My grandfather and I sang a song together

It’s “This Little Light of Mine,” but every now and then my grandfather throws in a “Hallelujah,” and because he’s 91 years old, it’s very sweet. For those of you who know my grandparents and have asked about them, or who know of them because youknow how much I love them, they are doing fairly ok. My uncle comes every day and serves as their personal Top Chef, and even though my grandmother is losing some of her sight and my grandfather some of his memory, they are still mostly happy, most of the time, which personally I don’t think is a bad place to be. You’ve got to live a full life so that by the time you get to 91 you know it’s been worth it. This is what I think about every day when I’m exhausted and I’m out until 2:00 in the morning. So little time. You’ve got to use it.

And on that note …


This email is long enough. I have to get cold calling.

But as a parting list, I leave you with some things I will be looking to do in the upcoming months, should any of you want to join:

  1. Tennis – Now that the weather is better, I will be playing tennis. I am not a varsity athlete, let’s get this clear from the start. However, I can play a solid match, so if you want to play, let me know, I’m down.
  1. La Ti Do – I am still at La Ti Do most Mondays, mostly because my friends are insanely talented and there’s nothing I love more than a night of musical theatre. Last time I was there I practically started crying from complete and total admiration of them, ask David Landstrom. Truly. I don’t know a more talented and dedicated group of people. Also, thanks to all of you who saw me at the Helen Hayes awardsand complimented me on my mad dance skills. Second also: Sherry Berg, you owe me attendance at a klezmer dance classat the JCC, YOU KNOW YOU DO. (Everyone else is also invited. It’s dancing and clapping in circles and doing a fairly sexual move called the “camel.” (Not kidding.))
  1. Mother Moore would like to announce she’ll be hosting monthly dinners at the new casa. You’re all invited. If you want to come, let me know. Or text her. I know you’re all friends with her on Facebook anyway, friend stealer. (<3 u mother bird, thanks for always leaving me dinner on the stove)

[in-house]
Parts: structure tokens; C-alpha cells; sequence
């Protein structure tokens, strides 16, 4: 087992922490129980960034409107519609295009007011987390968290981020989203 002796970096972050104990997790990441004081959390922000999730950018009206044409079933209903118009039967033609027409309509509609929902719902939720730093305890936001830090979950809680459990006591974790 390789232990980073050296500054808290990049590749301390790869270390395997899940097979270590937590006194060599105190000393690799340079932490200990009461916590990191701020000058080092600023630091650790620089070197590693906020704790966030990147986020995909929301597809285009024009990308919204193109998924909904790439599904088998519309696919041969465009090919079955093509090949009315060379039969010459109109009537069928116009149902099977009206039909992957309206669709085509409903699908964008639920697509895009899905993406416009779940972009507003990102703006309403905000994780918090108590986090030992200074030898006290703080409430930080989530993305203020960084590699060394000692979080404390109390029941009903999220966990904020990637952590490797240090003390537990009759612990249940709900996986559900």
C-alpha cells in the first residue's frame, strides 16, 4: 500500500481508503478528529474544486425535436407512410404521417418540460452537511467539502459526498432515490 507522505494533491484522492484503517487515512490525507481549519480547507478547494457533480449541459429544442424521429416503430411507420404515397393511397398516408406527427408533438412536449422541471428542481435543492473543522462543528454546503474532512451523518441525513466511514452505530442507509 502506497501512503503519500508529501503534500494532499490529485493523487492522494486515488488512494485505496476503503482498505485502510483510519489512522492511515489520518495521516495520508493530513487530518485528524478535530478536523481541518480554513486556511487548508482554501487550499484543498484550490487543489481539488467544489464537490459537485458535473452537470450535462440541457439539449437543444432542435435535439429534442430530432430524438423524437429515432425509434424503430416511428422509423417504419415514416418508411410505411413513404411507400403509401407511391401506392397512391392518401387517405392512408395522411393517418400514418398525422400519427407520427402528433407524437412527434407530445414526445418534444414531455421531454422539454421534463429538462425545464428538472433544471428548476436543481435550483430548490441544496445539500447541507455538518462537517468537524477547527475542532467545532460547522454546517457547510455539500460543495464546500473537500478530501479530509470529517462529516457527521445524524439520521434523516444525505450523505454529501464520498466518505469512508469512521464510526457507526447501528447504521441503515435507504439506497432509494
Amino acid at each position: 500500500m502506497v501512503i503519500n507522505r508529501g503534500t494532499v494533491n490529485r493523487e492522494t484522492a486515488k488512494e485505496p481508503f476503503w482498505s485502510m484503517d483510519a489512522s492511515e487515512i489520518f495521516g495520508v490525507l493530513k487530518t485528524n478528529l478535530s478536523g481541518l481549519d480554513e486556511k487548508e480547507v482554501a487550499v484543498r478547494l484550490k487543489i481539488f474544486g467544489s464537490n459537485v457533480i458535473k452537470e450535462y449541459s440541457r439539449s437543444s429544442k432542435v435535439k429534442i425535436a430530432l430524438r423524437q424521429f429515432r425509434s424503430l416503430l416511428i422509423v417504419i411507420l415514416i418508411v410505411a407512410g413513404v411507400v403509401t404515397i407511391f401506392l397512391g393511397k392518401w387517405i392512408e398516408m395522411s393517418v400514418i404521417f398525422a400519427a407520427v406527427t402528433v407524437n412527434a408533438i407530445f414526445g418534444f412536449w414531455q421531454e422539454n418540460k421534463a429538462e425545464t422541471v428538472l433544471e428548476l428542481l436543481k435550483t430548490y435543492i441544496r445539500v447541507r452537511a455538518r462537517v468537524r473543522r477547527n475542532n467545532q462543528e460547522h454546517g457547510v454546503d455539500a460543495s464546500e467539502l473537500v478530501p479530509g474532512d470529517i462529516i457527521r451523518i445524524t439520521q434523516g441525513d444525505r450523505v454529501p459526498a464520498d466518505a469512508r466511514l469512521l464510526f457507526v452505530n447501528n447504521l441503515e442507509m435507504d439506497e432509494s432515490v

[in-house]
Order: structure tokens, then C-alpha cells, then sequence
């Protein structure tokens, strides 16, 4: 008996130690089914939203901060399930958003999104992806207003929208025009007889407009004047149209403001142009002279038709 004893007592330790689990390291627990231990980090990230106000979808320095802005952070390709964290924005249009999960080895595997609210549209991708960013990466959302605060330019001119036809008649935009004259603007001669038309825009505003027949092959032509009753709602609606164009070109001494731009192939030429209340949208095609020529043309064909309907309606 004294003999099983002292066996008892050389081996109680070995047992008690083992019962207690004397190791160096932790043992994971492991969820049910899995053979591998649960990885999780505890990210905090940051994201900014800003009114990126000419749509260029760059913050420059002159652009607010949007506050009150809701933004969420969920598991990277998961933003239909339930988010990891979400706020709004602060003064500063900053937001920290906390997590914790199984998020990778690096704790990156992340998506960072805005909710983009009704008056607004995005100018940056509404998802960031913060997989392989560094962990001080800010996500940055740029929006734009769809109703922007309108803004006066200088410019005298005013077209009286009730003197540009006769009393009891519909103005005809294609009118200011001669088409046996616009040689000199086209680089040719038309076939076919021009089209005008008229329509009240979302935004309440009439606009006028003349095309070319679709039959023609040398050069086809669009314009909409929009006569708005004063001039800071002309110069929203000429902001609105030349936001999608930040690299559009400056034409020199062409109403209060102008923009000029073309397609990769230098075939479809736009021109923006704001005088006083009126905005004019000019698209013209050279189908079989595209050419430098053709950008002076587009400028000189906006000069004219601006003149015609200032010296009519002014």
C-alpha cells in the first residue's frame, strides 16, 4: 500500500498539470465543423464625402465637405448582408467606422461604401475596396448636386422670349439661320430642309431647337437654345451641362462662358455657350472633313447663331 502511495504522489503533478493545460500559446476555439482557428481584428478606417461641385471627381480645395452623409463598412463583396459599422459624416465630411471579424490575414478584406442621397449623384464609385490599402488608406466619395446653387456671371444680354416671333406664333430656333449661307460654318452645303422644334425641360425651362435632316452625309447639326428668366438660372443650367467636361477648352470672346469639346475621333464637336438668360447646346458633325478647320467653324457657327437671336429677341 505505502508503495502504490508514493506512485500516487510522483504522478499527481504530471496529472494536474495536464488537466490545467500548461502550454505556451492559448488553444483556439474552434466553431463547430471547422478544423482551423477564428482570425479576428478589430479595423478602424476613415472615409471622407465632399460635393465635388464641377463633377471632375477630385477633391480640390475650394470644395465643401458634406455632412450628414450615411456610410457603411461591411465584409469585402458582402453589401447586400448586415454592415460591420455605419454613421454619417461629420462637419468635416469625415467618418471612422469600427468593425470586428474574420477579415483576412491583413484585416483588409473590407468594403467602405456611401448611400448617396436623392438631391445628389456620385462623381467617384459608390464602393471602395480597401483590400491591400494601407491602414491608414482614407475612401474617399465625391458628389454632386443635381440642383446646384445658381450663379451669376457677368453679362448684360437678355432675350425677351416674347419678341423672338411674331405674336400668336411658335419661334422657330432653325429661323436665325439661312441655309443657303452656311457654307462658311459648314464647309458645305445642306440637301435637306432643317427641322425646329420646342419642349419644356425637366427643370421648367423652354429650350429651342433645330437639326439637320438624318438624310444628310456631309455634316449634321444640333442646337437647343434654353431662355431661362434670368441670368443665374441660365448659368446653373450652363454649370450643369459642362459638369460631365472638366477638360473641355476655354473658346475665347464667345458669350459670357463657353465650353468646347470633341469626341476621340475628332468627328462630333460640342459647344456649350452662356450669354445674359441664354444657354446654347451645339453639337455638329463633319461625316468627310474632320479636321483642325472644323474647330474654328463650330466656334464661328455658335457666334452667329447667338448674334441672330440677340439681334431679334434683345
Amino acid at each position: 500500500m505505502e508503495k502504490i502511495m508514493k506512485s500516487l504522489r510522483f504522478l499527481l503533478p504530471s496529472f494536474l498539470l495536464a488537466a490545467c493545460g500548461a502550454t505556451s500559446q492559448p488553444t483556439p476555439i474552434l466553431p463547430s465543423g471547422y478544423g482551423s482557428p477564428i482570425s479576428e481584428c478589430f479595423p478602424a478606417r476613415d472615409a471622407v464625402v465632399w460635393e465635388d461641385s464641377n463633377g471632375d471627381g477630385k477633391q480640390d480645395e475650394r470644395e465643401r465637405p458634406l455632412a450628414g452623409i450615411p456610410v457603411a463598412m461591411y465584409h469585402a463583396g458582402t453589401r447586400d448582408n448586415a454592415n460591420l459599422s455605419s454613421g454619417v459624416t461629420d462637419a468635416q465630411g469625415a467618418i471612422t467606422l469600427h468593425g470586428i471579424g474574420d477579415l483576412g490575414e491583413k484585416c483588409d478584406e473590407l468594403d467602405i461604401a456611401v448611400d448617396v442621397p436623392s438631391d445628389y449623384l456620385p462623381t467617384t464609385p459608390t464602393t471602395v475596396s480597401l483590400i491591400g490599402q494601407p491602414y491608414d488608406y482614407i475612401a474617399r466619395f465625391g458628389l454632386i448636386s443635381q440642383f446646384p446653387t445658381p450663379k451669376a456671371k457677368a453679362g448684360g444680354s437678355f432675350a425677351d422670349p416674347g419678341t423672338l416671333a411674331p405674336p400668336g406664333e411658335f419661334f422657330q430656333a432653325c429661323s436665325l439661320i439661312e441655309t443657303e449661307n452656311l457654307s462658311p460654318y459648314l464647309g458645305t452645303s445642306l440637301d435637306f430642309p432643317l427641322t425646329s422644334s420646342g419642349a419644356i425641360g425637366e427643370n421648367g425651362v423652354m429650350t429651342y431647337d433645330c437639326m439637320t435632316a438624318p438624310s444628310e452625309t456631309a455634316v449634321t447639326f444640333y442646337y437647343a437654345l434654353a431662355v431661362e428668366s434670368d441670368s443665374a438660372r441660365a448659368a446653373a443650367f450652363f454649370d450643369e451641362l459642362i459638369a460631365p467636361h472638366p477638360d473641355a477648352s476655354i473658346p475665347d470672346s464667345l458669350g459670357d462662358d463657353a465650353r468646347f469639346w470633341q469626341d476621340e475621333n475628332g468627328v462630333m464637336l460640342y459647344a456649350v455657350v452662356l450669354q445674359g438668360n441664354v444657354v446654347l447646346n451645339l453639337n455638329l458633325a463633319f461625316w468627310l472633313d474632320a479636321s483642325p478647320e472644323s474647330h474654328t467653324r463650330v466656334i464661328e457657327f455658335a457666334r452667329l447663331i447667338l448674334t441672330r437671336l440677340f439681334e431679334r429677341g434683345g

1. Any events any of you want to go to, ever, I’m in. My average sleep hours per night are averaging around five these days, which is not ideal headache wise but certainly serves my social schedule well. Andrés says hanging out with me requires almost a full day of energy reserves, so prepare yourself well kids, prepare.

Ok lovers, I’m out.

Happy almost Friday, see you all soon I hope, let me know you’re alive.


Blues and Beet Gazpacho

Brian Farrow knows everyone in this city. Last week I won tickets to see Shakespeare Theatre’s performance of Noel Coward’s Private Lives, which, side note, was wittily interpreted and had me laughing throughout (Second side note: What kind of couple dissolves imminent fights by playacting as if they were Tunisian harlots, gentile aristocrats, and lions? Not sure, but I love it. Also, if all fights could end with a snappy piano rendition of “On the Sunny Side of the Street,” that would be bomb.), and afterward, Brian, who had been my guest, invited me to a house party in Mt. Pleasant.

If you haven’t figured this out yet, Mt. Pleasant hosts a substantial number of house parties. All of them are great. You should always go.

This one was at Brian’s friend Sitali’s house. Sitali is another musician. He had invited Robert Lighthouse and some other musicians over to play some blues.

I love the blues. My dad spent a lot of time in New Orleans, and we often had the blues playing in our house when I was growing up. When I was 17, I formed a one-girl blues band that sometimes included my eight-year-old neighbor. It was called Sugarpie Stanton and her Kingbiscuit Swingers. The name was a lot flashier than the band itself, I’m sorry to say.

Anyway, point being, when I heard this was not just any house show but a blues house show we were going to, I was pretty excited.